Loading...
Drugs

Misdemeanor Status For Small-Time Cocaine Possession Rejected

Comments (0)

By

Mon, Oct 14, 2013 at 12:47 PM

click to enlarge DKALO / FLICKR
California's prisons are so overcrowded that we're under a federal court order to cut 8,000 inmates by year's end.

A California lawmaker, Sen. Mark Leno, came up with one idea to ensure that our lockups aren't clogged up with small-time offenders: Let local prosecutors decide if suspects caught with small amounts of hard drugs like cocaine or heroin should be charged with a misdemeanor instead of a mandatory felony.

Over the weekend, Gov. Jerry Brown said no to that bill, SB 649:

In a veto message, Brown said that Leno's bill would overlap with another, SB 105, that might end up doing the same thing. The latter legislation will examine "the current sentencing structure," Brown said, adding that ...

... We will do so with the full participation of all necessary parties, including law enforcement, local government, courts and treatment providers. That will be the appropriate time to evaluate our existing drug laws.

Sounds promising, but backers of the misdemeanor sentencing bill, which passed the state legislature, were still disappointed.

The ACLU says Leno's bill would not have applied to cases of selling, manufacturing or possessing drugs and that it could have saved taxpayers $160 million a year in incarceration and court costs.

Kim Horiuchi, criminal justice and drug policy attorney for the ACLU of California:

By vetoing S.B. 649, Gov. Brown has thwarted the will of the voters and their elected representatives by rejecting a modest reform that would have helped end mass incarceration in this state.

click to enlarge NIGHTLIFE OF REVELRY / FLICKR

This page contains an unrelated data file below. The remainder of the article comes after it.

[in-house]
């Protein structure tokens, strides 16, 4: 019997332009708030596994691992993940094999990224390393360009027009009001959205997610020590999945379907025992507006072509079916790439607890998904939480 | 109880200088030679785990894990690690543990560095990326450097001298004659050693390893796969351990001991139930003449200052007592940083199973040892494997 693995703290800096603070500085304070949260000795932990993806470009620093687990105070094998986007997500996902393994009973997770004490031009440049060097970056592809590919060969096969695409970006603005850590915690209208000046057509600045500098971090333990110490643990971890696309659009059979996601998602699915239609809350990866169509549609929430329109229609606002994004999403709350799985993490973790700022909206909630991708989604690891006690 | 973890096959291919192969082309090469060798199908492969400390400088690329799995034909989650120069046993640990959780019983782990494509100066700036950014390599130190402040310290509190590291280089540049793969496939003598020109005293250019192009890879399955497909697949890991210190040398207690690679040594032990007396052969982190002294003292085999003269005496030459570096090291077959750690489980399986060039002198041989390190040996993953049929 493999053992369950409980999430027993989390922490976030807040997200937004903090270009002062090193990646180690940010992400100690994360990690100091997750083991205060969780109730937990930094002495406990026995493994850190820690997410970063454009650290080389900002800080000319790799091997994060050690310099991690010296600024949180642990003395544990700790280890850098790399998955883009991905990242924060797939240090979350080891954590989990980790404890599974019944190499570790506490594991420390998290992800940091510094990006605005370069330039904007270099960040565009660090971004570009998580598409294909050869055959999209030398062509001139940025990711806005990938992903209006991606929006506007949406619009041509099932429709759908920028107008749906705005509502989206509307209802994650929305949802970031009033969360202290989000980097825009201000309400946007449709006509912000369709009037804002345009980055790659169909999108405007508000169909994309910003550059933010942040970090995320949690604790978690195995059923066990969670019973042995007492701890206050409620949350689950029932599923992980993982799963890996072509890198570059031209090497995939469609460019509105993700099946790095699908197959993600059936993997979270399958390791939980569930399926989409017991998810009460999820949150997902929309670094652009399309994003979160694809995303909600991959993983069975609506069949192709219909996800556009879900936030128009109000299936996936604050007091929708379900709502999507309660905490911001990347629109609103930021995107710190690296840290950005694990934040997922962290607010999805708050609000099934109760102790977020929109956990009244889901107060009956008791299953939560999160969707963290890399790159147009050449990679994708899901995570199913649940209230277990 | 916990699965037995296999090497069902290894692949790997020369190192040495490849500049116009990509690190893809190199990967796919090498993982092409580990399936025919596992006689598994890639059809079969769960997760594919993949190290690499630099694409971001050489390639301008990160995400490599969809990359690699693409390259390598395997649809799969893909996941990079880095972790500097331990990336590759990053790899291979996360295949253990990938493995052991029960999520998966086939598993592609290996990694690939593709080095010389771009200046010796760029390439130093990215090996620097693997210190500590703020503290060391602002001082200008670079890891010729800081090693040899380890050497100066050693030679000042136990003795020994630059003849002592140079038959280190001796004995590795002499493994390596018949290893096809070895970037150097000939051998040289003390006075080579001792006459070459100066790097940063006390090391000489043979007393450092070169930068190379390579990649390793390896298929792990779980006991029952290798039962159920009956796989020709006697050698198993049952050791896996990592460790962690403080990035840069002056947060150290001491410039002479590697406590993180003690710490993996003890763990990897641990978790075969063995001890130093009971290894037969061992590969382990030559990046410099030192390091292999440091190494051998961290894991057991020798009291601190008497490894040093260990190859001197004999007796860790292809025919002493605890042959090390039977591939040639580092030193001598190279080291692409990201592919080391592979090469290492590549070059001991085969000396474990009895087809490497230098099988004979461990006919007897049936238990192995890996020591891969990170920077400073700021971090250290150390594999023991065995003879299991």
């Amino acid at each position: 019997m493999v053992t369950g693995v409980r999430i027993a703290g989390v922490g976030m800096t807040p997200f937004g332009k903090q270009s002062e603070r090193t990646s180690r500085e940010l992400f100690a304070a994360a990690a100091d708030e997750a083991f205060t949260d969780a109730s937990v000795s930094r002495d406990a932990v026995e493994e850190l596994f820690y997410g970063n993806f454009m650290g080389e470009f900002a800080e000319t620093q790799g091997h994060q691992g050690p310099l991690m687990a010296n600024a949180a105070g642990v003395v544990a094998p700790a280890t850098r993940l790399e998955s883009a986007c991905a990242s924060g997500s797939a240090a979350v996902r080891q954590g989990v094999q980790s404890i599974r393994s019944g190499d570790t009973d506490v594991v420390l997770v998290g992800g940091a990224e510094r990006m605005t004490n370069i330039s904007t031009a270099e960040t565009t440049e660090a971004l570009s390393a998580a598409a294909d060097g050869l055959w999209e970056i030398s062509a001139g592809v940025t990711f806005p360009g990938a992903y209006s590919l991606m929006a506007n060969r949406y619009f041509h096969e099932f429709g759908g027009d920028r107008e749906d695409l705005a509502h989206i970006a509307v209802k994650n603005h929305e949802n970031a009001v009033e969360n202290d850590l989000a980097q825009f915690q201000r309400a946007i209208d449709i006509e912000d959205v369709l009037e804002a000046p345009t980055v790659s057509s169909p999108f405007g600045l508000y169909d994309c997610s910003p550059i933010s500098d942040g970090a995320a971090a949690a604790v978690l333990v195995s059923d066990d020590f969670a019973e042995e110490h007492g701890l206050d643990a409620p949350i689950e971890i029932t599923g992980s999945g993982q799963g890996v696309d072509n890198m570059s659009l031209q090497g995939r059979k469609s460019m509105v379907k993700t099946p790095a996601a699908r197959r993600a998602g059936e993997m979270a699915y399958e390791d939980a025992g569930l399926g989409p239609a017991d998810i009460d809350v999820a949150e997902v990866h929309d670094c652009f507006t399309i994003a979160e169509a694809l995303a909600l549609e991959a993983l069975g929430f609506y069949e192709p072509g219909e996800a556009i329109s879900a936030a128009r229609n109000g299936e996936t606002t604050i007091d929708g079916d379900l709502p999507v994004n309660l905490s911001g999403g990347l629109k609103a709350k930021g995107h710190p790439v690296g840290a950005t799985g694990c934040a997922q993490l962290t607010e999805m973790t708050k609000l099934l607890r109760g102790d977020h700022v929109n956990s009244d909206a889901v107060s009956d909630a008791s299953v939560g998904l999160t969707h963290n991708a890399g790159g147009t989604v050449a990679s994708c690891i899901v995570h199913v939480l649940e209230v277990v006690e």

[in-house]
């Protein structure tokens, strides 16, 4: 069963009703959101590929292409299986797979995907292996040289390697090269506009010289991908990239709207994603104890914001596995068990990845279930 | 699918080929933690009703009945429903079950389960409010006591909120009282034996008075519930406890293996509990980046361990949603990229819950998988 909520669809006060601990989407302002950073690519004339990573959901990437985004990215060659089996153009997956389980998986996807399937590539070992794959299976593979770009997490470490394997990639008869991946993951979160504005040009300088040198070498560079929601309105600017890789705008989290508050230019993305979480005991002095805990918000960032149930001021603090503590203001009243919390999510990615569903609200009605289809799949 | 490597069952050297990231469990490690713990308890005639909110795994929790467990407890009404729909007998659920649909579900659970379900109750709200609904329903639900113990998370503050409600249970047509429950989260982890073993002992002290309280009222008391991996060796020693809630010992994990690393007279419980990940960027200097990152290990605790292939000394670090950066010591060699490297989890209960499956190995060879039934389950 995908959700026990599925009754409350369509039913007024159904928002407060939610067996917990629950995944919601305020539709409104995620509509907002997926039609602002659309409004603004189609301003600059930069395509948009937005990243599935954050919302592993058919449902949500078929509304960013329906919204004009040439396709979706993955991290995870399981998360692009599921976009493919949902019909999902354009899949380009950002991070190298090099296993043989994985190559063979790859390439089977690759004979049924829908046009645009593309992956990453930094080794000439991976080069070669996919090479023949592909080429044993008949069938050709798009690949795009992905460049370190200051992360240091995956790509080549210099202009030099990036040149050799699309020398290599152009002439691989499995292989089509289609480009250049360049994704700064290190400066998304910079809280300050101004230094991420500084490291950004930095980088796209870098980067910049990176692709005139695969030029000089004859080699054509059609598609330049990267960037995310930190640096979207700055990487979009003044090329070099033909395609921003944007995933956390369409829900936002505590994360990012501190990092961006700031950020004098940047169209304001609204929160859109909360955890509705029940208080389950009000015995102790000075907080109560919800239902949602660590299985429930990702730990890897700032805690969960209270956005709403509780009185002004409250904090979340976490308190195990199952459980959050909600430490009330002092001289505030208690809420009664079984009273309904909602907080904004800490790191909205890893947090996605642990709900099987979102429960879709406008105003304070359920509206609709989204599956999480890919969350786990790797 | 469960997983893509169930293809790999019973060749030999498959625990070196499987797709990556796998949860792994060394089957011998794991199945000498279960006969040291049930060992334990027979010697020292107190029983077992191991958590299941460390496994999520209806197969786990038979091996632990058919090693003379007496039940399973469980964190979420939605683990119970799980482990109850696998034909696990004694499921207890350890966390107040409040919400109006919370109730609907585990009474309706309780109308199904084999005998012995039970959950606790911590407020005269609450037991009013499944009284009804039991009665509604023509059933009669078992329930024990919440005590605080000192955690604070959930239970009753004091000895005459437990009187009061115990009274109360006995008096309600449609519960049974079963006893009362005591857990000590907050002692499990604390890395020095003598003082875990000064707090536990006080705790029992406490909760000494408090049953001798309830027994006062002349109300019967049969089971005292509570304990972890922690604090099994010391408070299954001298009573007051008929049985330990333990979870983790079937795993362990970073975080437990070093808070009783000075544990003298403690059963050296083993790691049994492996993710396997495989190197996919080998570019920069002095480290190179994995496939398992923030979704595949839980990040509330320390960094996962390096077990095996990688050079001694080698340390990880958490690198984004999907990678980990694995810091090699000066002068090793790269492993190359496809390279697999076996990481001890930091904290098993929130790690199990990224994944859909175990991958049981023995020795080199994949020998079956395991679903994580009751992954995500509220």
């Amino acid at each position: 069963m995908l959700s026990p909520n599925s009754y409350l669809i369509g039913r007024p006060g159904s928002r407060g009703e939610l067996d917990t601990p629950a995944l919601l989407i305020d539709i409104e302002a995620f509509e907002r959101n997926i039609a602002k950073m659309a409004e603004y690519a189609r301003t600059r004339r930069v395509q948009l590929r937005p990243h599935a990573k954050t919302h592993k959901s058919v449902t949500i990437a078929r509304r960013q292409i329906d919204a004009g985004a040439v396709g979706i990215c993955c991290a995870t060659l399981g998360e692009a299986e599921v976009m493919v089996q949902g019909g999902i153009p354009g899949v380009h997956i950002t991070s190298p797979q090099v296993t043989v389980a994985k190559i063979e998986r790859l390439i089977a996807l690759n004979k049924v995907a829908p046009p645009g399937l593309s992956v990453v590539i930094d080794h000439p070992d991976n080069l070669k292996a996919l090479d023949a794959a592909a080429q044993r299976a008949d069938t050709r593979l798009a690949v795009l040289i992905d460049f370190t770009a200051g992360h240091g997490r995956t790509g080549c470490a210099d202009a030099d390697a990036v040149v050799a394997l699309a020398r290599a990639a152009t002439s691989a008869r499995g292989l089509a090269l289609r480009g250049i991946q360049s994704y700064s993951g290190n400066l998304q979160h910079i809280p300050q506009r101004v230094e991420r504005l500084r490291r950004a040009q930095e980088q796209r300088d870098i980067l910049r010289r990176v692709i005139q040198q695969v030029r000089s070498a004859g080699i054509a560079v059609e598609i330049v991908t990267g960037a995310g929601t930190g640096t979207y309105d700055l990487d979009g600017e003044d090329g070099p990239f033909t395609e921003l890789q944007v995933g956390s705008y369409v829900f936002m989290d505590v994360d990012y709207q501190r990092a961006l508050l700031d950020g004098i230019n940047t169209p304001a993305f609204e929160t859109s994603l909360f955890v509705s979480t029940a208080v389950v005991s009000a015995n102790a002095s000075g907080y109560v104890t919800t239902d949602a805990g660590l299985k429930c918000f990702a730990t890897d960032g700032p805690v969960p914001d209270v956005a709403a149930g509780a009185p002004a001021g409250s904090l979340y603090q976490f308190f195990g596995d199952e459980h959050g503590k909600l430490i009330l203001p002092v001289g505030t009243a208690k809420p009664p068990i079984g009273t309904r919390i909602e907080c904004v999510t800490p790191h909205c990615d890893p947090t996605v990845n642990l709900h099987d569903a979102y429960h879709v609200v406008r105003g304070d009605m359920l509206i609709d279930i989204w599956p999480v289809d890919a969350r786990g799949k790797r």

• Nightlife of Revelry / Flickr

The law would have applied only to personal-use cases and would have made the small-time possession of the likes of cocaine and heroin similar to marijuana possession -- a possible misdemeanor.

Retired Redondo Beach lieutenant commander Diane Goldstein of Law Enforcement Against Prohibition:

This bill would have reduced incarceration and increased the ability for prosecutors and judges to decide minor possession cases based on their individual merits rather than by a one-size-fits-all approach that runs counter to the idea of individualized justice, and that we know simply doesn't work.

The Drug Policy Alliance co-sponsored the bill. The group's California state director, Lynne Lyman, said this over the weekend:

The Governor let down the people of California, the majority of whom support going even farther than this bill would have gone. The vast majority of voters agree with the experts -- locking up drug users is stupid, unproductive, cruel and expensive.

Send feedback and tips to the author. Follow Dennis Romero on Twitter at @dennisjromero. Follow LA Weekly News on Twitter at @laweeklynews.

Related Content

Now Trending

Los Angeles Concert Tickets

Slideshows

  • Comic-Con's "Celebrity" Autograph Area
    A sometimes overlooked (but still incredibly unique) aspect of San Diego Comic-Con are the celebs available to sign autographs, as well as the autograph seekers themselves. If you've ever wanted to meet the Soup Nazi from Seinfeld or the guy who played Michelangelo in the original Teenage Mutant Ninja Turtles, chances are, as you wander the Autograph Area, you'll be able to connect with someone you didn't even realize you were waiting your whole life to meet! All photos by Rob Inderrieden.
  • Real Madrid Soccer Practice at UCLA
    Fans came out to greet world champion soccer team Real Madrid as they practice at UCLA. This is the first time that soccer star Cristiano Ronaldo has practiced with the team this year. All photos by Jeff Cowan.
  • Here's What Happens When President Obama Comes to L.A.
    President Obama came to town again to rake in some funds and clog some traffic. The only view of his visit you probably saw were the brake lights of the car ahead of you in the traffic jam he caused, but here's what was really going on. All photos by Ted Soqui.